We should be able to manage with the subsidy target this year. A pilot on direct benefit transfers of fertiliser subsidy is already under way. Our approach for food and fertiliser subsidies is to use DBT, make the disbursement more targeted and cut down the leakage.

UBI is an idea put in the public domain for discussion by the Economic Survey. Subsidy requires a lot of careful consideration within the government and we can’t afford to have both. So the question is how do we deal with the existing subsidies and what do we do with State government subsidies. There is also a question of affordability.

The Finance Minister spoke about proposed law to confiscate assets of offenders fleeing the country. Can you elaborate on it?

We plan to amend the existing legislations or draft a new law. There have been big-time offenders who have just escaped; they don’t cooperate with the investigative agencies or writ of the courts. It is difficult to secure their presence in the country. Their properties and assets in the country would be secured and confiscated till they submit to the concerned authorities. Confiscating overseas assets can be a very cumbersome procedure.

Does the disinvestment target of ₹72,500 crore in the Budget also include stake sales in SUUTI?

Normally, we use SUUTI only when there is a shortfall. For 2017-18, there is a long list of companies identified for strategic disinvestments by the NITI Aayog, there is a list of companies for minority stake sales identified by the government and then there are also the general insurance companies that will be listed. The government will also list three railway PSU — IRCTC, IRFC and IRCON, all of which have very good valuations.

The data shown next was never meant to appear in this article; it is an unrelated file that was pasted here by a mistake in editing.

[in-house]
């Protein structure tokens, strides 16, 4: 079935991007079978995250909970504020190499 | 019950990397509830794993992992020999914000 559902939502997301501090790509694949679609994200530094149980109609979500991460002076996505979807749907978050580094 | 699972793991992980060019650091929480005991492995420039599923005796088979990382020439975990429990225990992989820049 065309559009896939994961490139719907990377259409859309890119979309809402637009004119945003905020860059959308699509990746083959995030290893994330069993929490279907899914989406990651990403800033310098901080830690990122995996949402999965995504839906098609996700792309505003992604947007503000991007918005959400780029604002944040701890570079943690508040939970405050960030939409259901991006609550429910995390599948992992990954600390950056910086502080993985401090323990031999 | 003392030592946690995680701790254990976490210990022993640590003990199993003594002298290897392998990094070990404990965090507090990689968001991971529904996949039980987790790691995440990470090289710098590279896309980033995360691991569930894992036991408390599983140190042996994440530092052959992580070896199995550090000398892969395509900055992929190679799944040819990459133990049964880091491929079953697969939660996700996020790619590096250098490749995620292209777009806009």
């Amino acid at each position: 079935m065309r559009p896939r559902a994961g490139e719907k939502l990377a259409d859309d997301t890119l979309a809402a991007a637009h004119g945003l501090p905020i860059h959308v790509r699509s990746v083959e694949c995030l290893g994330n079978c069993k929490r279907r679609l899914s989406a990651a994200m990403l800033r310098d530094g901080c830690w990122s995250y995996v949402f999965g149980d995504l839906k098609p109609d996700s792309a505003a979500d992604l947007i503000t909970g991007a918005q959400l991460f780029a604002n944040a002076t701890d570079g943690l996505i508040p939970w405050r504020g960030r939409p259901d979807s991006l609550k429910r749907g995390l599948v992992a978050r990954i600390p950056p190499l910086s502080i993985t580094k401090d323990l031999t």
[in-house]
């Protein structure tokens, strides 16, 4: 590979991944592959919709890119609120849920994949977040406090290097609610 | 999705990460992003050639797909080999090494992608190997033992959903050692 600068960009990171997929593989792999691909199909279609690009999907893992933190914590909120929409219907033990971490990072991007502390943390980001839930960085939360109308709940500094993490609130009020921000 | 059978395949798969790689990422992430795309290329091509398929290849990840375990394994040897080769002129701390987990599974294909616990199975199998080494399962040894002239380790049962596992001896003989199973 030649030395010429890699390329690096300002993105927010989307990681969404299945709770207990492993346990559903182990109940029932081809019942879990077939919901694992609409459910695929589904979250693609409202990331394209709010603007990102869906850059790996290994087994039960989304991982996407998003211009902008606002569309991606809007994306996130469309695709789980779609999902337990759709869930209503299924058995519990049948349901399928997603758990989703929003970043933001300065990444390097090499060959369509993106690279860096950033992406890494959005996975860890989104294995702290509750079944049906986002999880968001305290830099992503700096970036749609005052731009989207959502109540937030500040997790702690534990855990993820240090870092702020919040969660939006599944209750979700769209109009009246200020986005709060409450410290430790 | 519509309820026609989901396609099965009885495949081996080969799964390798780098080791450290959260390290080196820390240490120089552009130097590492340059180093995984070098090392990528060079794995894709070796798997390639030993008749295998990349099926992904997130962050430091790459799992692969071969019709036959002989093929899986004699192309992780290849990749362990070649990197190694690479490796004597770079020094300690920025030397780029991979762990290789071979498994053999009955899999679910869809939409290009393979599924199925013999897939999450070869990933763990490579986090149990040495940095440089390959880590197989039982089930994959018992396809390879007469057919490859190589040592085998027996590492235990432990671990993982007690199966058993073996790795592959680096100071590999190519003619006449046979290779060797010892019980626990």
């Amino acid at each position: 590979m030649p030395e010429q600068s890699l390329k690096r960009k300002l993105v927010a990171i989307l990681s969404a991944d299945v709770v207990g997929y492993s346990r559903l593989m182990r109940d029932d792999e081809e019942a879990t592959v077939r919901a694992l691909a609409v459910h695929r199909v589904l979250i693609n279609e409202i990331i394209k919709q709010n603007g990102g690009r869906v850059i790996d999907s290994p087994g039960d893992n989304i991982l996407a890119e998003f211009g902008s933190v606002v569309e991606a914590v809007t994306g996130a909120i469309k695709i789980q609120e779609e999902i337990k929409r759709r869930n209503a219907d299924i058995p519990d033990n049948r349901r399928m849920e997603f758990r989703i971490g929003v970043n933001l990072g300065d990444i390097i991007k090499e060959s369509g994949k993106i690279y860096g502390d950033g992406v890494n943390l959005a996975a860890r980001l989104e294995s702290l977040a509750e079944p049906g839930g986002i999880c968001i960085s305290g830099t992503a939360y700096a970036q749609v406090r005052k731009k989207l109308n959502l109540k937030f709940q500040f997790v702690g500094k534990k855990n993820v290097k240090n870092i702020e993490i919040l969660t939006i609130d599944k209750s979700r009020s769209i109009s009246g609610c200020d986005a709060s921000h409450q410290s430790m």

What about the decision to merge public sector oil companies into a behemoth?

It is work under progress. The idea is to create a big company which will be able to leverage more, be globally competitive, invest more, acquire more assets within India and overseas and also do front end and back end value chain integration.

What is the timeline for the proposed integration of spot and derivative markets?

An expert committee will be set up and the government will wait for its report. Similarly, we are moving towards greater interaction in other spheres also. Budget has also proposed integration of brokers and other stakeholders in the commodities and the securities market.

What led to the decision on electoral bonds?

The Finance Minister has clarified on it in great detail. It is an effort to clean up political funding and discourage anonymous cash donations. Often companies or big donors want to donate by cheque but are worried that their identities will be revealed. Also, if they donate more to one political party and less to the other one, the latter may feel offended.

Here, the bond will be a bearer bond and will protect the donor’s identity. It can be utilised in a particular period of time, else it will lapse.

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Published on February 02, 2017